The line between creator and creation has gotten blurrier lately, thanks to computer vision, A.I., machine learning, big data, etc. Constant developments are leading to new generations of robots, “machines” smart enough to invent technologies of their own. Humanity is reaching the point where “the machine’s” next step is designing its own algorithms. Better, faster, smarter.
These robots in the making are no longer simplistic gadgets, the likes of which you might concoct while daydreaming at a red light or doodling on a napkin. We are speaking about innovative pharmaceutical formulations and genetic fixes that might normally take dozens of scientists many years and millions of dollars to develop.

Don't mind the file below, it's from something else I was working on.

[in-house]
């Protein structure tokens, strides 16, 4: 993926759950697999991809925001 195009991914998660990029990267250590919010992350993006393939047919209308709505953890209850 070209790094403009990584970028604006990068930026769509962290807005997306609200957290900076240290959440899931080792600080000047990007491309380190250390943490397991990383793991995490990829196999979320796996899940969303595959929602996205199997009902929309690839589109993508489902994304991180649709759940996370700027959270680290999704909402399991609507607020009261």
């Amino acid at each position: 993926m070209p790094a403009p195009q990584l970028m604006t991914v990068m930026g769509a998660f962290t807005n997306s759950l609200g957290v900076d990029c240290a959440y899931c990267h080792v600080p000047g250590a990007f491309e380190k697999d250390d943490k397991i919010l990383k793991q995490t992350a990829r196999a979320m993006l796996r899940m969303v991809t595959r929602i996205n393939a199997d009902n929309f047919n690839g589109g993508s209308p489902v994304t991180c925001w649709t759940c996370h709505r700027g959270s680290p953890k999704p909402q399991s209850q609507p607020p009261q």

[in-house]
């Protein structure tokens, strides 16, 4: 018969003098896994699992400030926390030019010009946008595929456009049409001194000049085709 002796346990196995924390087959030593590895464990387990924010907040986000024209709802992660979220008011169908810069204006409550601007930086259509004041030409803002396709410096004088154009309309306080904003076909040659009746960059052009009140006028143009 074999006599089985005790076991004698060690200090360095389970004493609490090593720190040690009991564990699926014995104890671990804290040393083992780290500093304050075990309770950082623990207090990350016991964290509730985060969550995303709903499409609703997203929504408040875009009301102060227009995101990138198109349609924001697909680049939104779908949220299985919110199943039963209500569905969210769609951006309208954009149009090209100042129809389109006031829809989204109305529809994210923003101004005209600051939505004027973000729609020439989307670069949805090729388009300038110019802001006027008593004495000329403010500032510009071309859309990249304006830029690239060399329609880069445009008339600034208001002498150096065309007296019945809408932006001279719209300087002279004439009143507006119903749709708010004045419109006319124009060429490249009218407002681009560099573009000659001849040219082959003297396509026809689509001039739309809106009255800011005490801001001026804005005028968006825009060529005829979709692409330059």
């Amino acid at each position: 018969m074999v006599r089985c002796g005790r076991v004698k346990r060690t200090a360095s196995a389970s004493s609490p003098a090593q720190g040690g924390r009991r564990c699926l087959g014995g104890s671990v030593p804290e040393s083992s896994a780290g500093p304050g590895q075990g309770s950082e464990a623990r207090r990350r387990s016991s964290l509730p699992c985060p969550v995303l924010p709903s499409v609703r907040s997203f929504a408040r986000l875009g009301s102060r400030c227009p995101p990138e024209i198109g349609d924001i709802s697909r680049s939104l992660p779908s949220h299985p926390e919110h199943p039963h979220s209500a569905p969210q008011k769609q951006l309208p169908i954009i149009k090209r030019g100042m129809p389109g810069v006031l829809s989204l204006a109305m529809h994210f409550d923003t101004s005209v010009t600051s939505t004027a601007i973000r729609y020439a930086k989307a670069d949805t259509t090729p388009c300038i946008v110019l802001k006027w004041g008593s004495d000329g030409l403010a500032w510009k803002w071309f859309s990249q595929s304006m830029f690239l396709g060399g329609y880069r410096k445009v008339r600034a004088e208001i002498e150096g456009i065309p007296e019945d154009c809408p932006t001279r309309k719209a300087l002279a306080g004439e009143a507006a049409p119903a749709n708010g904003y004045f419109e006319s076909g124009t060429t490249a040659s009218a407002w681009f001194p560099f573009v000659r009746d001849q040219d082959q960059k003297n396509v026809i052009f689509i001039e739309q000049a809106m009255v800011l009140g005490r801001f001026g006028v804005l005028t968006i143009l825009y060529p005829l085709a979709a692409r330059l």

These are tomorrow’s robots that will share the world with us. According to research commissioned by the UK Office of Science and Innovation’s Horizon Scanning Centre, robots could one day demand the same citizen’s rights as humans ultimately changing the laws as we know them.
Roboethics is a short expression for ethics of robotics. It is often used in the sense that it is concerned with the behaviour of humans, how humans design, construct, use and treat robots and other artificially intelligent beings, whereas “machine ethics” is concerned with the behaviour of robots themselves, whether or not they are considered artificial moral agents and ultimately with robot rights.